Adrian College’s junior and religion major Timothy Peoples is a McNair Scholar and has been accepted to present at an annual meeting of the Society of Biblical Literature in San Francisco this November.
According to the Society of Biblical Literature’s (SBL) website, the Society is the oldest and largest international scholarly membership organization in the field of biblical studies. Founded in 1880, the Society has grown to over 8,500 international members including teachers, students, religious leaders and individuals from all walks of life who share a mutual interest in the critical investigation of the Bible.
Peoples said during these meeting certain scholars will present their biblical research or papers to other scholars.
This year, the annual meeting is titled “Teaching Biblical Literature in an Undergraduate Liberal Arts Context.” Peoples will be presenting in front of roughly 5,000 attendees.
“I want to stress that Tim has earned this opportunity for himself through hard work and determination,” said his faculty advisor in the department of philosophy and religion, Scott Elliot. “My role has consisted largely of encouraging Tim, directing his reading, helping him to think through various questions and issues related to the project and advising him on his communications with other academic professional in the field of Biblical Studies.”
His project recently required him to email nearly 200 professors of Bible in the U.S.
“One of the professors he contacted happens to be the chair of a program unit at the annual meeting. She told Tim that she found his project very interesting, and suggested that he propose a paper for the annual meeting,” said Elliot. “ABD graduate students are lucky to earn a slot on the program at this conference; undergraduate presentations are unheard of.”
Peoples and Elliot meet often to discuss his paper and presentation.
“I always look forward to our conversations because they are engaging and intellectually stimulating,” Elliot said. “I am tremendously excited about his research, because it taps into a rather hot debate in our field, and the ramifications of his work are far-reaching.”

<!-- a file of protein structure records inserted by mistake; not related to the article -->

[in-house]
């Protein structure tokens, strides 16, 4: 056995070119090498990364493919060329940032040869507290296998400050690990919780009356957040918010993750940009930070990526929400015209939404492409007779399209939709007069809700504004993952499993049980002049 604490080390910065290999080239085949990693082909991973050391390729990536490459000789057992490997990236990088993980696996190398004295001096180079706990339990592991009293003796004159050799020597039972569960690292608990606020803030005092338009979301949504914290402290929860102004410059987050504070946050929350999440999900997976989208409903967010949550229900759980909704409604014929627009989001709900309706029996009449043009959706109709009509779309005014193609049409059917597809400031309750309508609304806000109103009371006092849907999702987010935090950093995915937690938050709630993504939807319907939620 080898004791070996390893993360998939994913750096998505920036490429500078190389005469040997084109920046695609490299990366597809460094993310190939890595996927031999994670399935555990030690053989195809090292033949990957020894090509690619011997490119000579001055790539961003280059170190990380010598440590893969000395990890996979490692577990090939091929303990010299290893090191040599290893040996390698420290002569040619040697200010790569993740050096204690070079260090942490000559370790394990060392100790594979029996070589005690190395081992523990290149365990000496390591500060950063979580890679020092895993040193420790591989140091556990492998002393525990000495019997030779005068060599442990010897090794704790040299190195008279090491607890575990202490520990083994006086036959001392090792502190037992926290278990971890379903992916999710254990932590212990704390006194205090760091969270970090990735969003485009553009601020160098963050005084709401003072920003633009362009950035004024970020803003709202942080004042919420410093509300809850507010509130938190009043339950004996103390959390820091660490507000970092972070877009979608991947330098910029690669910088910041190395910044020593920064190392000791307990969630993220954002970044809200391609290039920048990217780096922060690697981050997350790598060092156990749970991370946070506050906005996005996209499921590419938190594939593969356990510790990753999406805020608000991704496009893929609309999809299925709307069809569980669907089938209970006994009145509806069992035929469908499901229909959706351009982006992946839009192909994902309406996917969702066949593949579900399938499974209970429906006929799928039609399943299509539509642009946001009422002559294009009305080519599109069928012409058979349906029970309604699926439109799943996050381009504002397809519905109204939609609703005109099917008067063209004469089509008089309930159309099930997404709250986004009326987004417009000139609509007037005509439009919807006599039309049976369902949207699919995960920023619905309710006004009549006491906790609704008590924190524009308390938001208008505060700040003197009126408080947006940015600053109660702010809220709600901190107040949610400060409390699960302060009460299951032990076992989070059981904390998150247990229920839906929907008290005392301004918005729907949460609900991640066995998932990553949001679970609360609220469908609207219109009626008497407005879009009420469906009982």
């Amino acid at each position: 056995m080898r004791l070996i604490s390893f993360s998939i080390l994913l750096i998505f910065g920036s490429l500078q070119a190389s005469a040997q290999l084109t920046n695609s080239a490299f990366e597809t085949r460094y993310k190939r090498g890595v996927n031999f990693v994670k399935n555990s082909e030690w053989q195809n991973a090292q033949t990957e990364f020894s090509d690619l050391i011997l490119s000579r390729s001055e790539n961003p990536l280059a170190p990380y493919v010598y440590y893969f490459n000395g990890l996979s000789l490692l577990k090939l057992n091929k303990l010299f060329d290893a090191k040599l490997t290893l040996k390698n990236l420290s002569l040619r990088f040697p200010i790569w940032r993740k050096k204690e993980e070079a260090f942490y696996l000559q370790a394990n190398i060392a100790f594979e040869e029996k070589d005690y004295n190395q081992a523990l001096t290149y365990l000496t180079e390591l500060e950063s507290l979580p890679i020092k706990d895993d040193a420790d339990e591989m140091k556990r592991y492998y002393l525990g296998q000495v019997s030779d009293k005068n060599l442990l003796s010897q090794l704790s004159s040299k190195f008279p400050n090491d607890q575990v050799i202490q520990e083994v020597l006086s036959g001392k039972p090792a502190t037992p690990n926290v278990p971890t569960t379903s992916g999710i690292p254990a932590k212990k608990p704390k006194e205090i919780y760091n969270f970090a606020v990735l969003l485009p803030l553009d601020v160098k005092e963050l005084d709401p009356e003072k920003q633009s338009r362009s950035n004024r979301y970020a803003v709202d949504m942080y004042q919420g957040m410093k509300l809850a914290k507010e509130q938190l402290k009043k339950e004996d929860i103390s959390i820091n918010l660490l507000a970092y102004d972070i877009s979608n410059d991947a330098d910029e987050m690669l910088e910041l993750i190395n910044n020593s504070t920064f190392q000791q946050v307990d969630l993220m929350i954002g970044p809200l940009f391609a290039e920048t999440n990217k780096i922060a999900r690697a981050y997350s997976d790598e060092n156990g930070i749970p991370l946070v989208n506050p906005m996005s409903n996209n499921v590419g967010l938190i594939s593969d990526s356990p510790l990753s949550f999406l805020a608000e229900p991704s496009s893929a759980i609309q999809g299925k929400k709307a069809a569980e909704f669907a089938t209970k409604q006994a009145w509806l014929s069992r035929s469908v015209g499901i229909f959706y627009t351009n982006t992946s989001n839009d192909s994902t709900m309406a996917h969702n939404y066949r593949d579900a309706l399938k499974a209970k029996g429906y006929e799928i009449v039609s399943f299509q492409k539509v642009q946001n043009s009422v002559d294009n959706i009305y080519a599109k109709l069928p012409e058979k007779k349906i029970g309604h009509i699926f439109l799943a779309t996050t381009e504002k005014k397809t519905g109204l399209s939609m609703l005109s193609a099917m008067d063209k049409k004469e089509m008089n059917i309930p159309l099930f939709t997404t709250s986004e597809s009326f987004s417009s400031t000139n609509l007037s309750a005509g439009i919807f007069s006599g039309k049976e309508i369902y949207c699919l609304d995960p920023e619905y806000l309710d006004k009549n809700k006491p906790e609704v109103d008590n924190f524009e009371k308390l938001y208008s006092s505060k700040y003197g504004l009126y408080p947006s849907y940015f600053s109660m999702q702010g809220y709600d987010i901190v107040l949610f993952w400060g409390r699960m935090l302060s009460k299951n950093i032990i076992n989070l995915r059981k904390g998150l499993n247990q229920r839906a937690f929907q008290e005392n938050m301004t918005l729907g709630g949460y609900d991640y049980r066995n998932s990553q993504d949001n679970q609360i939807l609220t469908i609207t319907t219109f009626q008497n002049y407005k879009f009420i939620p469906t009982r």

Peoples said the study seeks to determine the dominant rationale for introductory Bible courses, and the prevailing perspective from which they are being taught.
“Through the research, I collected 88 various syllabi from professors of religion throughout the United States,” Peoples said. “Each syllabus is placed into one of three categories: 1. Historical Critical Paradigm. 2. Postmodern Critical Paradigm. 3. Post-Secular Religious Paradigm. By Identifying the dominant rationale and perspective for introductory Biblical courses in the United States will contribute to conversations in the academic field concerning what the Bible is, how it is best understood and why.”
Peoples said that he may one day become a professor.
“I have a huge desire and love for both the devotional and academic side of religion,” said Peoples.
Peoples said the program is designed to prepare undergraduate students for doctoral studies through the involvement in research and other scholarly activities. The goal is to increase graduate degree awards for students from underrepresented communities.
“To say that I am proud of Tim and of this accomplishment in particular would be a profound understatement,” said Elliot. “I cannot describe how pleased I am with his achievement. It is truly remarkable. He has done an outstanding job.”
“I am very excited about this honor,” Peoples said. “I never thought that I would get the chance to attend an annual Society of Biblical Literature conference during my undergraduate years and here I am getting the chance to present my research. I am astounded.”